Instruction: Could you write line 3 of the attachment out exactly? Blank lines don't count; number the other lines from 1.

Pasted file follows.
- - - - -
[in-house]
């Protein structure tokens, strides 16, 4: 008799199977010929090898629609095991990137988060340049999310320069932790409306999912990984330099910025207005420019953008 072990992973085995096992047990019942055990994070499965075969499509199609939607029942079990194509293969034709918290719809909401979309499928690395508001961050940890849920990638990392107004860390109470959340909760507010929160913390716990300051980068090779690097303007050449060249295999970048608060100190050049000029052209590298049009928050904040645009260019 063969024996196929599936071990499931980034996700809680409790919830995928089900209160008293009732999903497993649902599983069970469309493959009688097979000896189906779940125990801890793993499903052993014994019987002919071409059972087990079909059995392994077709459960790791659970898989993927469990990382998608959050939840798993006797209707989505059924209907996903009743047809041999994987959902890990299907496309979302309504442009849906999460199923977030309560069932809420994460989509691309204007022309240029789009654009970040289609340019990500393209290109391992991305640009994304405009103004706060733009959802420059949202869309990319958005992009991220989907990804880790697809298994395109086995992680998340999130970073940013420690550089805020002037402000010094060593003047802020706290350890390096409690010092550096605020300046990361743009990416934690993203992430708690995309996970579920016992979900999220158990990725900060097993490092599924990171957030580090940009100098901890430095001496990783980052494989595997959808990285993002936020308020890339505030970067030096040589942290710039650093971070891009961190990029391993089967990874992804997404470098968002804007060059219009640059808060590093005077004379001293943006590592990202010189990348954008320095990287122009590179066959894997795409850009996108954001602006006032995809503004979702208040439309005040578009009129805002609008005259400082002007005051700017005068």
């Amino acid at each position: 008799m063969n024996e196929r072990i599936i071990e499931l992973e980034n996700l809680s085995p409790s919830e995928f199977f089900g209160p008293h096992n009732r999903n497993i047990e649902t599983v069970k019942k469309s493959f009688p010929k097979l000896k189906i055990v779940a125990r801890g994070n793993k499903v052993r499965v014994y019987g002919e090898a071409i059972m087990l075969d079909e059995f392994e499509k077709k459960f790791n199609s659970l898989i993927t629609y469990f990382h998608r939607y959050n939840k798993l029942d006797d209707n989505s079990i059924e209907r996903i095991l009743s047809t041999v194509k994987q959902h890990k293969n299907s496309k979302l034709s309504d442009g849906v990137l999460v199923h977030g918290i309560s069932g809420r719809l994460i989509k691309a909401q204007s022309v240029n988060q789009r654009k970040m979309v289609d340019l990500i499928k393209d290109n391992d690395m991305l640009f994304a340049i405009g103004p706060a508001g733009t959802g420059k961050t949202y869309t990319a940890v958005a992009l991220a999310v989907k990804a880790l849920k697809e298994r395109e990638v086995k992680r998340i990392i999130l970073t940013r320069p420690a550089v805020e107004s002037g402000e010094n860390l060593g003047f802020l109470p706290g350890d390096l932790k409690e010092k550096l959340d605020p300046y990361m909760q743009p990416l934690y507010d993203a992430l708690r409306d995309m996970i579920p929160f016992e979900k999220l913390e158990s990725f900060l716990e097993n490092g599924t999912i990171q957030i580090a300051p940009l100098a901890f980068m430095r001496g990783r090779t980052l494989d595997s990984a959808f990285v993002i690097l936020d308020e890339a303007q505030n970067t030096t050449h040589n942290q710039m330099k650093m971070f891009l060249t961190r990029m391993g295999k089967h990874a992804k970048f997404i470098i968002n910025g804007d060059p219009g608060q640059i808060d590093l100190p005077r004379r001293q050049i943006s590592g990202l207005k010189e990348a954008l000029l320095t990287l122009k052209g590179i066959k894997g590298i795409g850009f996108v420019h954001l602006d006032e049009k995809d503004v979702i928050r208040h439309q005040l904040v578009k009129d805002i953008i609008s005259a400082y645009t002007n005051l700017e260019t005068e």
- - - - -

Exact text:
């Amino acid at each position: 008799m063969n024996e196929r072990i599936i071990e499931l992973e980034n996700l809680s085995p409790s919830e995928f199977f089900g209160p008293h096992n009732r999903n497993i047990e649902t599983v069970k019942k469309s493959f009688p010929k097979l000896k189906i055990v779940a125990r801890g994070n793993k499903v052993r499965v014994y019987g002919e090898a071409i059972m087990l075969d079909e059995f392994e499509k077709k459960f790791n199609s659970l898989i993927t629609y469990f990382h998608r939607y959050n939840k798993l029942d006797d209707n989505s079990i059924e209907r996903i095991l009743s047809t041999v194509k994987q959902h890990k293969n299907s496309k979302l034709s309504d442009g849906v990137l999460v199923h977030g918290i309560s069932g809420r719809l994460i989509k691309a909401q204007s022309v240029n988060q789009r654009k970040m979309v289609d340019l990500i499928k393209d290109n391992d690395m991305l640009f994304a340049i405009g103004p706060a508001g733009t959802g420059k961050t949202y869309t990319a940890v958005a992009l991220a999310v989907k990804a880790l849920k697809e298994r395109e990638v086995k992680r998340i990392i999130l970073t940013r320069p420690a550089v805020e107004s002037g402000e010094n860390l060593g003047f802020l109470p706290g350890d390096l932790k409690e010092k550096l959340d605020p300046y990361m909760q743009p990416l934690y507010d993203a992430l708690r409306d995309m996970i579920p929160f016992e979900k999220l913390e158990s990725f900060l716990e097993n490092g599924t999912i990171q957030i580090a300051p940009l100098a901890f980068m430095r001496g990783r090779t980052l494989d595997s990984a959808f990285v993002i690097l936020d308020e890339a303007q505030n970067t030096t050449h040589n942290q710039m330099k650093m971070f891009l060249t961190r990029m391993g295999k089967h990874a992804k970048f997404i470098i968002n910025g804007d060059p219009g608060q640059i808060d590093l100190p005077r004379r001293q050049i943006s590592g990202l207005k010189e990348a954008l000029l320095t990287l122009k052209g590179i066959k894997g590298i795409g850009f996108v420019h954001l602006d006032e049009k995809d503004v979702i928050r208040h439309q005040l904040v578009k009129d805002i953008i609008s005259a400082y645009t002007n005051l700017e260019t005068e």